Having a photographic record has saved my bacon on more than one occasion. I like to think that I make the most of my camera: I take plenty of photographs and don’t really discriminate between taking ‘artistic’ shots and taking a snapshot of a car’s license plate. You don’t even need a big expensive camera to to do most of these things. Really, the only thing you have to have is a good-sized memory card. And, at the very least, the right photographs can save you enough money to buy a bigger memory card for your favorite camera, if not an entire camera.

    More by this author

    5 Sites Where You Can Sell Your Photos 7 Tools to Find Someone Online 19 Entrepreneurship Websites Worth Checking Out 50 Businesses You Can Start In Your Spare Time 5 Suggestions for Leaving With Style

    Trending in Featured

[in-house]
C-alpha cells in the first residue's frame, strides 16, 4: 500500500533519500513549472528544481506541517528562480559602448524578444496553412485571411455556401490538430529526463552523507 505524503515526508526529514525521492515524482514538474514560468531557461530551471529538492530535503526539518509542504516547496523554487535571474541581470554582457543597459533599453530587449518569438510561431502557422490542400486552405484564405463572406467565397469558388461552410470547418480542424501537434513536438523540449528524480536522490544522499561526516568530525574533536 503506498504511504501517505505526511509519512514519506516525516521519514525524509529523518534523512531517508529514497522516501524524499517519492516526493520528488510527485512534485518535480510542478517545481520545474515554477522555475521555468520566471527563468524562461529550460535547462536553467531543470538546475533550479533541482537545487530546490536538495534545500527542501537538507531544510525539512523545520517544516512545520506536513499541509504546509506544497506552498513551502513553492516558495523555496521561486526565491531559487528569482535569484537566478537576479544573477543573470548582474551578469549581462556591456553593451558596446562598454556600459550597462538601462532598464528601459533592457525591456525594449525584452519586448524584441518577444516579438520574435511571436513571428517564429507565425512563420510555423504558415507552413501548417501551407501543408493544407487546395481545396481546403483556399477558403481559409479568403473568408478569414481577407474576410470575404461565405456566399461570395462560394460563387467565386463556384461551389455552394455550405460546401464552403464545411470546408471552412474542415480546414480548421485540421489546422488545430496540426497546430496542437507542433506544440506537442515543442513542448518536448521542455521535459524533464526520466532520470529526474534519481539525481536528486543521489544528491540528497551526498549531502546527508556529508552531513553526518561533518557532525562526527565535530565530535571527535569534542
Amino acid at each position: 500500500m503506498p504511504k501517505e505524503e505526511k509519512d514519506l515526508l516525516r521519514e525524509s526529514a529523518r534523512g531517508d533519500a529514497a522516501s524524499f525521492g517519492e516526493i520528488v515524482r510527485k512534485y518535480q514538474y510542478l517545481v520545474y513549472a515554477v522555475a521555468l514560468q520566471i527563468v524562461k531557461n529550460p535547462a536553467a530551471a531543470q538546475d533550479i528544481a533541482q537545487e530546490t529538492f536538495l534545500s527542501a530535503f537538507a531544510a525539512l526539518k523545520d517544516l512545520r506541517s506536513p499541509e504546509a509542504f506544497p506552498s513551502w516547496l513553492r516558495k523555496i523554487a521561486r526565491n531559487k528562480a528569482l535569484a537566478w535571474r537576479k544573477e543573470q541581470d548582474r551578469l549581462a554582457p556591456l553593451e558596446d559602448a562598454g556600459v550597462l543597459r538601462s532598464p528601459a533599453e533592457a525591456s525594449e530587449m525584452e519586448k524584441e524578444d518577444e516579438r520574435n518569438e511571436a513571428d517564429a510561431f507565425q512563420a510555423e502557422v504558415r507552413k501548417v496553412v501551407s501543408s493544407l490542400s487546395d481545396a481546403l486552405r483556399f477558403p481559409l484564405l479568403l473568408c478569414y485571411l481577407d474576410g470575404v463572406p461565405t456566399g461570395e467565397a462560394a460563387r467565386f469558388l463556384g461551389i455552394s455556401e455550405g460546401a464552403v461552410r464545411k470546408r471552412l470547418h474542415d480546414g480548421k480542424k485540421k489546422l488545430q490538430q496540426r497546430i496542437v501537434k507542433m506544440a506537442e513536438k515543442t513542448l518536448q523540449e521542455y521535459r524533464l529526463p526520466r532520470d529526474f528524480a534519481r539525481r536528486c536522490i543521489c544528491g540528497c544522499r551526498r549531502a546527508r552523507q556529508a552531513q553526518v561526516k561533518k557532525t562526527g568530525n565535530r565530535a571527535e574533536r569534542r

1 7 Steps For Making a New Year’s Resolution and Keeping It 2 New Years Resolutions Don’t Work – Here’s Why 3 40 Top Productivity Apps for iPhone (2019 Updated) 4 How to Become an Early Riser and Stay Energetic Throughout the Day 5 Lifehack Challenge: Become An Early Riser In 5 Days

    Read Next

    Advertising
    Advertising
    Advertising

    Last Updated on January 2, 2019

    7 Steps For Making a New Year’s Resolution and Keeping It

    7 Steps For Making a New Year’s Resolution and Keeping It

    Are you keen to reinvent yourself this year? Or at least use the new year as a long overdue excuse to get rid of bad habits or pick up new ones?

    Yes, it’s that time of year again. The time of year when we feel as if we have to turn over a new leaf. The time when we misguidedly imagine that the arrival of a new year will magically provide the catalyst, motivation and persistence we need to reinvent ourselves.